April 8, 1997 in Nation/World

Marsalis Awarded Jazz Music’s First Pulitzer

Washington Post
 

Jazz got a Pulitzer Prize for the first time Monday when Wynton Marsalis won the award for “Blood on the Fields,” an oratorio that follows the agonizing journey of two slaves, Jesse and Leona, from capture and the terror of the middle passage to their sale in a New Orleans marketplace and into the hardships of plantation life.

“The fact that an award normally given to people in classical music goes to a jazz musician after all these years of all the musicians writing all of their jazz, that this was worthy of being recognized, that’s a sign of progress,” Marsalis said from his home in New York.

A three CD-set of the 2-1/2-hour work should be out this summer.

Stephen Millhauser, a novelist who has labored in deepest obscurity for a quarter-century, won the fiction award for “Martin Dressler: The Tale of an American Dreamer.”

Frank McCourt, a retired high school teacher who burst on the scene last year at the age of 66 with a hugely popular and highly praised story of his Irish childhood, “Angela’s Ashes,” won in the biography category.

Jack N. Rakove won the history prize for “Original Meanings: Politics and Ideas in the Making of the Constitution,” while Richard Kluger took the award in general nonfiction for “Ashes to Ashes: America’s Hundred-Year Cigarette War, the Public Health and the Unabashed Triumph of Philip Morris.”

Lisel Mueller won in poetry for “Alive Together: New and Selected Poems.”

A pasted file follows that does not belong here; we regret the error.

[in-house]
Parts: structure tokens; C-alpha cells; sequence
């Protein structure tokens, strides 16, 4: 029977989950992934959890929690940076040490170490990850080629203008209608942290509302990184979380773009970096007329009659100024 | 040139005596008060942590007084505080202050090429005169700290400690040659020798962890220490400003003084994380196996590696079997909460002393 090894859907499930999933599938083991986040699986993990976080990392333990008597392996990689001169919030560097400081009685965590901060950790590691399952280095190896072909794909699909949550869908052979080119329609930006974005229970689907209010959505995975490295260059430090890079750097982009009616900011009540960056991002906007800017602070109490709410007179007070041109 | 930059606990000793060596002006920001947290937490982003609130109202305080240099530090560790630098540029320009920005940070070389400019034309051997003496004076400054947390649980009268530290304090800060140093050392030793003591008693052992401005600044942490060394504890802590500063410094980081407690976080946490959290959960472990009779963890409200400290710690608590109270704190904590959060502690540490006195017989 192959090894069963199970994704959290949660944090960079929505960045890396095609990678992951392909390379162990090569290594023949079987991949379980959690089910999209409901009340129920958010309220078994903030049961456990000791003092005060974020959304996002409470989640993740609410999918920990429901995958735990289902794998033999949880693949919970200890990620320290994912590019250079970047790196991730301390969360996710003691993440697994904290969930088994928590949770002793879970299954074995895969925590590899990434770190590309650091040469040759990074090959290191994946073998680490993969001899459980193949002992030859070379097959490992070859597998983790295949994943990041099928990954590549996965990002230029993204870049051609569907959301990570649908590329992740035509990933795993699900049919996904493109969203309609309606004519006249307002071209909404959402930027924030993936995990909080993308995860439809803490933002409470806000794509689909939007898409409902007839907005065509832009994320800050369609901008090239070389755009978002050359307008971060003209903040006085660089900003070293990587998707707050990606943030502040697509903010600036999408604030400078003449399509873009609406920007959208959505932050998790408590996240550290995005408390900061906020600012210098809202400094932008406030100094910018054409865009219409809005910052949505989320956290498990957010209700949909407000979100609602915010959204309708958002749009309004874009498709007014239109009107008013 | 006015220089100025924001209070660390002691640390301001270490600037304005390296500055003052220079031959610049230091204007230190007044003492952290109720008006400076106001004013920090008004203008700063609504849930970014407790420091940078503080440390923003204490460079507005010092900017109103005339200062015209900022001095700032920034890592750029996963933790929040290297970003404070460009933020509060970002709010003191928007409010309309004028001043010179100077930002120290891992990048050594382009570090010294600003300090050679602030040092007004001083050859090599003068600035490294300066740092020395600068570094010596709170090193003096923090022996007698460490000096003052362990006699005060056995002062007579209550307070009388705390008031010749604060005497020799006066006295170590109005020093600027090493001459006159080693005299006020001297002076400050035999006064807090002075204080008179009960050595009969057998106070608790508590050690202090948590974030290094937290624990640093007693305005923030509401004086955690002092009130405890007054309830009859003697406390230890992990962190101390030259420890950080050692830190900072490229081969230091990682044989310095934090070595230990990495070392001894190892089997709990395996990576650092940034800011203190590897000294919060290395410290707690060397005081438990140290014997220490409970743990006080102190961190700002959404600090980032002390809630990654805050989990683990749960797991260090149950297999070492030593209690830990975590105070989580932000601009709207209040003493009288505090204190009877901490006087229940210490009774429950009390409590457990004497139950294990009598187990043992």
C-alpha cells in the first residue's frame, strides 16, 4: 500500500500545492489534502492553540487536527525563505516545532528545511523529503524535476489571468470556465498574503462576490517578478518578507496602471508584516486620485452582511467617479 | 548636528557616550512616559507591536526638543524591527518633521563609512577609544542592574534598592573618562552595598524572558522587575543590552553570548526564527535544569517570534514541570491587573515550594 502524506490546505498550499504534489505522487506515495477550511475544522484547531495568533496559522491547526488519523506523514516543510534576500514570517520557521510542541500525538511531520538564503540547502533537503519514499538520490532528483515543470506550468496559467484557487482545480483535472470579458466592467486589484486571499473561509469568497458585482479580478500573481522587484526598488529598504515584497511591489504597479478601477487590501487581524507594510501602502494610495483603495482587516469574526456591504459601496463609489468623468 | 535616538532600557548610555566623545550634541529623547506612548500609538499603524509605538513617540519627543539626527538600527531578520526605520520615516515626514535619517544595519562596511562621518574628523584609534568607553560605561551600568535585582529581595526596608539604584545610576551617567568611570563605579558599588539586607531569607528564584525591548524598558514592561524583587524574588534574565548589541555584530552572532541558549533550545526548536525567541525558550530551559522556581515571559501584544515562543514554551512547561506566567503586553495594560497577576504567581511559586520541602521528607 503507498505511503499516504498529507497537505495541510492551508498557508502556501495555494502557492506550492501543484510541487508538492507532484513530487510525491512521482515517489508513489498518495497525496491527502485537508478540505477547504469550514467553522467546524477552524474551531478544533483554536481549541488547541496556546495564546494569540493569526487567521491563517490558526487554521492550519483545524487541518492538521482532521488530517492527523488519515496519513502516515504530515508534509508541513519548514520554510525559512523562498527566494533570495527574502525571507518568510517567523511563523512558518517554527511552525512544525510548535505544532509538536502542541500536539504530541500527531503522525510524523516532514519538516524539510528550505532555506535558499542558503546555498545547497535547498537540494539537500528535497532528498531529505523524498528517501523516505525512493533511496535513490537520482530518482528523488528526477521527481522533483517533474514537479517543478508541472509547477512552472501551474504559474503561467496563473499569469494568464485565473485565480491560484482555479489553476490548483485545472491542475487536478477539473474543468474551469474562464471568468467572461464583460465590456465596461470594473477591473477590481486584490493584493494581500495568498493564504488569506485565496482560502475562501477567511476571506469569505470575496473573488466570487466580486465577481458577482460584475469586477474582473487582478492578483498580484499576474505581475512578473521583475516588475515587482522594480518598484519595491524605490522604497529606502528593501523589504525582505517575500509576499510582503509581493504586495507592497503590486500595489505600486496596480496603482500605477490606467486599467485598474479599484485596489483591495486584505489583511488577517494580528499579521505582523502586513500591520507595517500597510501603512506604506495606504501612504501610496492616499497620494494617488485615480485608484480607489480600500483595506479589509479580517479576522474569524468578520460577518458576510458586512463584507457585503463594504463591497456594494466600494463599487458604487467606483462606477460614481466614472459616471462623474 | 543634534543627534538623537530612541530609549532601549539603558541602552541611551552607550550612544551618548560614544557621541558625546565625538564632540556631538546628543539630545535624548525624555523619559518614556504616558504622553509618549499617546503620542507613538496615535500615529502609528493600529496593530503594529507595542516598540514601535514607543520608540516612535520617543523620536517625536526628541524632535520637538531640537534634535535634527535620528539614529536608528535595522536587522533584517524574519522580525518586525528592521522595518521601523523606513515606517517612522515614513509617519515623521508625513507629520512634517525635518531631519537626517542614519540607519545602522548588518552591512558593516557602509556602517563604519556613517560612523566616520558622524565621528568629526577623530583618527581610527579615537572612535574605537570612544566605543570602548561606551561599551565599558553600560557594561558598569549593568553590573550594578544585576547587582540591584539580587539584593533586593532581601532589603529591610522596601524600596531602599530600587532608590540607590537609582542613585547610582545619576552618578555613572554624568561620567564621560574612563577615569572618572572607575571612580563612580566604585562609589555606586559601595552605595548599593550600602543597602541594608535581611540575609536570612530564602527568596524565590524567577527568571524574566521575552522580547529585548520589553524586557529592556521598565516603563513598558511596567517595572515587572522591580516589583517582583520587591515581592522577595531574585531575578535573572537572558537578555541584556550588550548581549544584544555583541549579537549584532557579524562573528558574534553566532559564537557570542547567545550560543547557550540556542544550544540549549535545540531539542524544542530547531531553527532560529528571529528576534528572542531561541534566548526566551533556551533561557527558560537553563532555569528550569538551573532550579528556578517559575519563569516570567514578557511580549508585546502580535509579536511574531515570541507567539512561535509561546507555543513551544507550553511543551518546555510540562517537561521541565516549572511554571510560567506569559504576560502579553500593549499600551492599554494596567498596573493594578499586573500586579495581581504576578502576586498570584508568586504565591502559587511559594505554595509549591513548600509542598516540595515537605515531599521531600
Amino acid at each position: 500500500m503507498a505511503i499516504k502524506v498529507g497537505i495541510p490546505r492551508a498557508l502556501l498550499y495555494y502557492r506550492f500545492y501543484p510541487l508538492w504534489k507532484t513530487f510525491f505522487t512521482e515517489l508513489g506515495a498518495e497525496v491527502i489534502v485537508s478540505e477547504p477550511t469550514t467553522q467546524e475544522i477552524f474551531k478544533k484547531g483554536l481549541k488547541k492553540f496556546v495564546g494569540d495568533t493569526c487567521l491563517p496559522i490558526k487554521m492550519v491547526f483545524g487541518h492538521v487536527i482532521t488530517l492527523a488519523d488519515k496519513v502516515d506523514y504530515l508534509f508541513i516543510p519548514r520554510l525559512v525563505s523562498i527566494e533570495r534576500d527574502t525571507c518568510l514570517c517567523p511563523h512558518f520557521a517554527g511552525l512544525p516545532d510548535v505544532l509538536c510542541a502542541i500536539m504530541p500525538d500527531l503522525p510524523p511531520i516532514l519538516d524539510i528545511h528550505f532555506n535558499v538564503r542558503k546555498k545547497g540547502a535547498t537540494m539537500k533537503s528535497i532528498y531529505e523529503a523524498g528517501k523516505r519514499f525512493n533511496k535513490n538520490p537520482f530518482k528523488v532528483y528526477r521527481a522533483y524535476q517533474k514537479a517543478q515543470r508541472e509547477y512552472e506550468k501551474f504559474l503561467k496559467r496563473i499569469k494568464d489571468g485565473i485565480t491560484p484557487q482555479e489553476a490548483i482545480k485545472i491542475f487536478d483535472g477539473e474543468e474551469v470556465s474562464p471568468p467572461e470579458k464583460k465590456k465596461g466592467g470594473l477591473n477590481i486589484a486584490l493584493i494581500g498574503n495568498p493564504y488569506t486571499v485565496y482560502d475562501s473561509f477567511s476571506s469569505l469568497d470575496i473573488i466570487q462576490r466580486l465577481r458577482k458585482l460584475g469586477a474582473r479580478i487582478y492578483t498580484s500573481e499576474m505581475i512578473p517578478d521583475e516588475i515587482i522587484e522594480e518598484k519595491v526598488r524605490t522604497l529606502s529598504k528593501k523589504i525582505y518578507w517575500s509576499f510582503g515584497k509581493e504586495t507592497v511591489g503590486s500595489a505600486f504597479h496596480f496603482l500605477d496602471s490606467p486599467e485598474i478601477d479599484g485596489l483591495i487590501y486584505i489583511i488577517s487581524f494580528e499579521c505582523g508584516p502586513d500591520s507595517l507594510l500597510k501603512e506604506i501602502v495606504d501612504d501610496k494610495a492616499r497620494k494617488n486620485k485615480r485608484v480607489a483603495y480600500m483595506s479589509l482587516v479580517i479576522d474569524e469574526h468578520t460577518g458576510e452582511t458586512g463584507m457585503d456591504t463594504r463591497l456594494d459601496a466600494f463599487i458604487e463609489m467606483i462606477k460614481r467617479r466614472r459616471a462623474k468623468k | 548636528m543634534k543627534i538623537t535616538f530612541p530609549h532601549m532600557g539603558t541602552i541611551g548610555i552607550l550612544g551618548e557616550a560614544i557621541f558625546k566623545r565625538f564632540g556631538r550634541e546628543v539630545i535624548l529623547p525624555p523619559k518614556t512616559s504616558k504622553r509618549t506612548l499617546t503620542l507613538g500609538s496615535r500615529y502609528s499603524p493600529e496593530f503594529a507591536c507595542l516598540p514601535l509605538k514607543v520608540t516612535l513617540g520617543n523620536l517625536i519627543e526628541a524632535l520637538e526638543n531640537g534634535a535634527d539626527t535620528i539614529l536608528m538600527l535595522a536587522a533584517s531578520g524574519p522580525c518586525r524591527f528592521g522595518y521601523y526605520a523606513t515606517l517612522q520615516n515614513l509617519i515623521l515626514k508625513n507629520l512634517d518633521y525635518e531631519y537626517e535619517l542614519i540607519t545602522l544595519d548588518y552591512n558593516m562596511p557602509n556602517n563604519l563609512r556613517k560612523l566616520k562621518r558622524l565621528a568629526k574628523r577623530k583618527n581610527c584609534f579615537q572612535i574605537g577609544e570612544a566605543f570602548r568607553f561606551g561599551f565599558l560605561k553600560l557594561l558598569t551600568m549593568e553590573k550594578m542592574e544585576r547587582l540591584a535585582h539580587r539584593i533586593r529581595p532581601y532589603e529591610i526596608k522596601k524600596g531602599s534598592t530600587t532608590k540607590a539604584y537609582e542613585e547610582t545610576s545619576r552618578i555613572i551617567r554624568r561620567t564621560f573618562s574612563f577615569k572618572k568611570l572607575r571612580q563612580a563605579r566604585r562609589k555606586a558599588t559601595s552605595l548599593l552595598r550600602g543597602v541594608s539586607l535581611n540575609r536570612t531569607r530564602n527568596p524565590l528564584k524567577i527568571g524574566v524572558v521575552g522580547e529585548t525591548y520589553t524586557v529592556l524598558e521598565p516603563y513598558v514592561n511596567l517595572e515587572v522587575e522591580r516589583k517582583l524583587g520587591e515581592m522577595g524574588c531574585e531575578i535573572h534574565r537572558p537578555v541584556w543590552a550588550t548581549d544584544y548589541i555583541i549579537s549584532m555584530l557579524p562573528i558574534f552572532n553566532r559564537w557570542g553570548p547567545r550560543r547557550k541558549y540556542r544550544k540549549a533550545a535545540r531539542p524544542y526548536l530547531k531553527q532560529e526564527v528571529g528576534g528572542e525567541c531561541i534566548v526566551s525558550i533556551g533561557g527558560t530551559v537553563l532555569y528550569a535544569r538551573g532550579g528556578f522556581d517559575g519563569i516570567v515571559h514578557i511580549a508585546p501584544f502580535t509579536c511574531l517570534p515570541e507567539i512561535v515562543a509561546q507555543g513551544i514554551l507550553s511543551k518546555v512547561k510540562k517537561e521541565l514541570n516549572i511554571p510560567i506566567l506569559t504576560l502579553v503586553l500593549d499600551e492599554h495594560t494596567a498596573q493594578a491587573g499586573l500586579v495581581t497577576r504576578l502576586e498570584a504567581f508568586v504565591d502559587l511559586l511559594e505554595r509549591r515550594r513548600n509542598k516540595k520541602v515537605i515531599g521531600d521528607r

Underlining the crisis in American theater, there was no Pulitzer in the drama category for the first time in a decade.

All the Pulitzer winners receive $5,000 and the assurance of a respectful obituary. But with the fiction award, in particular, it can mean something more: a shot at a sizable readership. In Millhauser’s case, it probably will bring his five out-of-print books back into circulation.

In the biography category, before McCourt’s award, only two memoirs had won in 25 years: those of columnist Russell Baker in 1983 and Vietnam veteran Lewis Puller in 1992. But McCourt is on a streak. “Angela’s Ashes” has 661,000 copies in print, and the autobiography has been reviewed ecstatically. Last month, it picked up a National Book Critics Circle award.

“I keep thinking of something that the poet Yeats said: ‘In moments of great joy, we’re comforted by the knowledge that tragedy lurks around the corner,”’ McCourt said from a hotel in Cambridge, Mass.


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